FondsGoetheanum: Preparations

Can bees survive with marroa mite?

The varroa mite is thought to be the chief cause of global bee deaths. Most beekeepers combat the pest with formic and oxalic acid, but thanks to funds from FondsGoetheanum, beekeeper Martin Dettli thinks there may be another way: co-existence between bees and varroa. The bee research project is still ongoing.

A few years back, Martin Dettli met two beekeepers who for many years had dispensed with acid treatment of varroa mite and yet had healthy colonies that were surviving despite varroa. How is such co-existence possible in the hive? To answer this question, Dettli ran a research project from 2014 to 2017.


The bees learn to live with mites

The results were surprising: both beekeepers referred to above have fewer winter losses than most of those who treat their colonies for mite. In colonies of one of the two beekeepers, investigators from the Liebefeld Centre for Bee Research demonstrated that the bees had developed a varroa-sensitive hygiene procedure, whereby the bees cleaned out brood cells containing mite, along with damaged grubs.

Bee journal reports on varroa tolerance

Dettli’s project had an impact on Swiss beekeepers as exciting as its actual findings. Without hesitation, the Swiss bee journal published two articles on varroa tolerance,1 a radical departure given that, in the past, beekeepers who did not treat the pest were thought to be beyond the pale and a risk to other keepers. How tolerance develops, and how it is passed on between colonies, is something we are only beginning to understand. In several studies it has also been found that existing tolerance is lost when hives are moved to a different site. At the conference of the working group for natural beekeeping in 2017, Ralph Büchler, director of the bee research institute in Kirchhain (DE), suggested that tolerance behaviour can be passed on between bees by imitation. This would mean that young bees learn it from their older sisters. Rudolf Steiner, in his day, already stated that this non-genetic form of behaviour replication underlies the evolution of all living creatures. 2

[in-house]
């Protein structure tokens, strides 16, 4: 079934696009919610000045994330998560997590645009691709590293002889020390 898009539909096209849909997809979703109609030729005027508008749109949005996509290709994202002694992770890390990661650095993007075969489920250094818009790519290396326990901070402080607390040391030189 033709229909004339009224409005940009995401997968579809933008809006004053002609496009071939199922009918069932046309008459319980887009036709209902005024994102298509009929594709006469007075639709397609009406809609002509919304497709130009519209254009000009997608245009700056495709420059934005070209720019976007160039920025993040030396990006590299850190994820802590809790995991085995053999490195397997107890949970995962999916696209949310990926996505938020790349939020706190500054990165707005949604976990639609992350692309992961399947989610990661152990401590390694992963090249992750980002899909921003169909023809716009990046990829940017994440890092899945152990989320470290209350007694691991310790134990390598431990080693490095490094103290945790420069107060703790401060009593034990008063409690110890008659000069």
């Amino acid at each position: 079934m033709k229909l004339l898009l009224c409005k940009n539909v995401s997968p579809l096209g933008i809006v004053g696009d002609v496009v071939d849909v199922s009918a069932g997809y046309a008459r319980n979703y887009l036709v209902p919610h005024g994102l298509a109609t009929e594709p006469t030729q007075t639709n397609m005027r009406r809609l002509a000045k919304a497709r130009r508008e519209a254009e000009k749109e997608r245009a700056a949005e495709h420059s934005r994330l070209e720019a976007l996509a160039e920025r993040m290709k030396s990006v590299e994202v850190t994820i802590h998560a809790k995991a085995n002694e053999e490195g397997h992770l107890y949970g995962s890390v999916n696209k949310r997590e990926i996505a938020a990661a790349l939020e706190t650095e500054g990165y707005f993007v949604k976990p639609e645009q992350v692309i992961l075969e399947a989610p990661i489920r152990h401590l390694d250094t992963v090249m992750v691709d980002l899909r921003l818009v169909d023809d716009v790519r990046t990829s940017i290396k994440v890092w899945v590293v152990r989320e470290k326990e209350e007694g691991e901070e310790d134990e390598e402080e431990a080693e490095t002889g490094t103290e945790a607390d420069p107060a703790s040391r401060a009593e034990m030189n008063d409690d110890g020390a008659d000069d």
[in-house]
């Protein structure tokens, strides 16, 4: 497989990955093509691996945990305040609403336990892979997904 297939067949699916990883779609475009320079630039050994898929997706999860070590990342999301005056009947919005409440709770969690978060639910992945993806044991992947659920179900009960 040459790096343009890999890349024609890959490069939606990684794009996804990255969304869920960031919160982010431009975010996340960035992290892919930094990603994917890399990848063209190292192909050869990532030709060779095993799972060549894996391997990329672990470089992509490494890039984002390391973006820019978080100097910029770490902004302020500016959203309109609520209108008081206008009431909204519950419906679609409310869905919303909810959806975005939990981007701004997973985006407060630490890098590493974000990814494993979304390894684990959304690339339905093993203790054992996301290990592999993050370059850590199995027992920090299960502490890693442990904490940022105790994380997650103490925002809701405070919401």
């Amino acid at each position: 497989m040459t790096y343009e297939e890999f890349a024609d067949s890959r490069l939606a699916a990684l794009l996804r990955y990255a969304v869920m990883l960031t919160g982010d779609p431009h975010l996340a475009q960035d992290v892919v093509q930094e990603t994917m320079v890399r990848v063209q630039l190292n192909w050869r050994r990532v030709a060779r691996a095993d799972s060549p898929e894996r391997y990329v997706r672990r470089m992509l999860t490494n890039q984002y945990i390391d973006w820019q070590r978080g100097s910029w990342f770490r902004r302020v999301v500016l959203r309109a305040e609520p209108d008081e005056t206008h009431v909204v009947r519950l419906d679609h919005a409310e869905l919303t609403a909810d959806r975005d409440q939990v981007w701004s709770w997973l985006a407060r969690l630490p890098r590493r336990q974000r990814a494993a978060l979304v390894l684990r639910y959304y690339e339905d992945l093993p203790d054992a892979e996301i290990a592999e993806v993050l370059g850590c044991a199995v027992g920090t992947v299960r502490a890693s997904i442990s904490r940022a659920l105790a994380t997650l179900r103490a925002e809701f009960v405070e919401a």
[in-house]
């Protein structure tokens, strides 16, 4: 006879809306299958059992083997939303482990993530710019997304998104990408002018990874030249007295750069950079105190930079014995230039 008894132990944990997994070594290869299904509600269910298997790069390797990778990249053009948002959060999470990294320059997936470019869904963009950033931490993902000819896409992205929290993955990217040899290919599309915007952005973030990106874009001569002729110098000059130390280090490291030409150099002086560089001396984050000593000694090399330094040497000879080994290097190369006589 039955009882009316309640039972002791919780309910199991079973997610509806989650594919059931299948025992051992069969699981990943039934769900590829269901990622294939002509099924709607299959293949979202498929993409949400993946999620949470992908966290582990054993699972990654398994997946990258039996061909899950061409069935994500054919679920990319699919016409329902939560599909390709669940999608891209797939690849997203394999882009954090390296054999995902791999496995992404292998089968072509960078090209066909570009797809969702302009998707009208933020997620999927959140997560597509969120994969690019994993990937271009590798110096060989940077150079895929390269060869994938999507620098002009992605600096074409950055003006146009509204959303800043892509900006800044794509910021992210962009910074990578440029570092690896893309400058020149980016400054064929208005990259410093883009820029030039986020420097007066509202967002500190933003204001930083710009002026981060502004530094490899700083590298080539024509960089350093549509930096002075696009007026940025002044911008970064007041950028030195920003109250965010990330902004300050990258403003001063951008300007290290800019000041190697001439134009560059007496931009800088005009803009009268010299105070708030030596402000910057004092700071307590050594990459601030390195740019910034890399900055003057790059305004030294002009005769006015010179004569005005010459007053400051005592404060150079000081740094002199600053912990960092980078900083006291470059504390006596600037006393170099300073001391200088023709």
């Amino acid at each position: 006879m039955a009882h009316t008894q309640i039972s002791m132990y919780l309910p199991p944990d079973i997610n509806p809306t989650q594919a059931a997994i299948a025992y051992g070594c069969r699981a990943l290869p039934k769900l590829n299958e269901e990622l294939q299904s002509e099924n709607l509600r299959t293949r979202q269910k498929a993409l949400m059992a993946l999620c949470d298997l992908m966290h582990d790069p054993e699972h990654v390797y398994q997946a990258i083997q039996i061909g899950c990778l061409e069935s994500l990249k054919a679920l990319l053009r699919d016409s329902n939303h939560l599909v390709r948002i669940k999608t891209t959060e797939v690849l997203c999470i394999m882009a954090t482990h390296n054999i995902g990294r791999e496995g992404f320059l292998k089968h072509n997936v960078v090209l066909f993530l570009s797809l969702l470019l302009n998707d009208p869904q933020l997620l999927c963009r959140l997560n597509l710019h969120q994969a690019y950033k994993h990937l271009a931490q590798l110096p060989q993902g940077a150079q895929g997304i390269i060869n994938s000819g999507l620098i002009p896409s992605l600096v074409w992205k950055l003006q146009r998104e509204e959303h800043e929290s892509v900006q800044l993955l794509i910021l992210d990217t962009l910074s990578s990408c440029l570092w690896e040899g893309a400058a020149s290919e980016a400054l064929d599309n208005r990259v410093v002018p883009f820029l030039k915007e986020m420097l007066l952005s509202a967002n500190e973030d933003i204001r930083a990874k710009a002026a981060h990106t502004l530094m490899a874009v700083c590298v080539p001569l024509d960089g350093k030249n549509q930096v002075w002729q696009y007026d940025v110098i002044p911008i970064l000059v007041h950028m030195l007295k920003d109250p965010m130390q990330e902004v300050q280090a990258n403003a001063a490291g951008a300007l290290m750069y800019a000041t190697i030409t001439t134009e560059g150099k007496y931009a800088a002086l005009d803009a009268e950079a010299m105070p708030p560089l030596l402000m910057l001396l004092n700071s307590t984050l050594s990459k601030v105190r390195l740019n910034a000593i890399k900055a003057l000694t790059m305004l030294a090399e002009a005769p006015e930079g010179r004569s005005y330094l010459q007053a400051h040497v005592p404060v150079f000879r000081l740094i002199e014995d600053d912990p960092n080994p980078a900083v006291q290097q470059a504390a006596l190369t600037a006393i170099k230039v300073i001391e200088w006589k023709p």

Follow-up project to provide confirmation

Dr Eva Frey and the author are now working on a follow-up project.
The trial design is simple. The investigators create two colony groups: group A has varroa-tolerant queens and bees, while group B contains tolerant queens and non-tolerant bees. The study aims to discover any differences between the trial and control group colonies regarding survival, mite numbers, bee viruses and reproductive success of the mites.

Research can lead to rethinking

If this proves to be the case, the project will lead to a big rethink amongst beekeepers, both about the important of heredity (genetics) for varroa tolerance and the way such tolerance is passed on within colonies.
The investigators are fortunate in that one of the participating beekeepers in this follow-up has made queens and bees available, allowing them to continue their study in the Swiss Emmental and at the Mellifera association trial apiary in the Swabian Mountains (DE), in this way also studying the possible effects of location and local adaptation.

Dr Johannes Wirz, biologist, Natural Science Section

1) Dettli, M. (2018): Varroatolerante Bienenvölker (1. Teil). Schweizerische Bienen-Zeitung 01/2018, S. 14–17; 1) Dettli, M. (2018): Varroatolerante Bienenvölker (2. Teil). Schweizerische Bienen-Zeitung 02/2018, S. 15–17;
2) Steiner, R. (1899): Haeckel and His Opponents, in GA 30. Published in German in Methodische Grundlagen der Anthroposophie, Dornach 1961.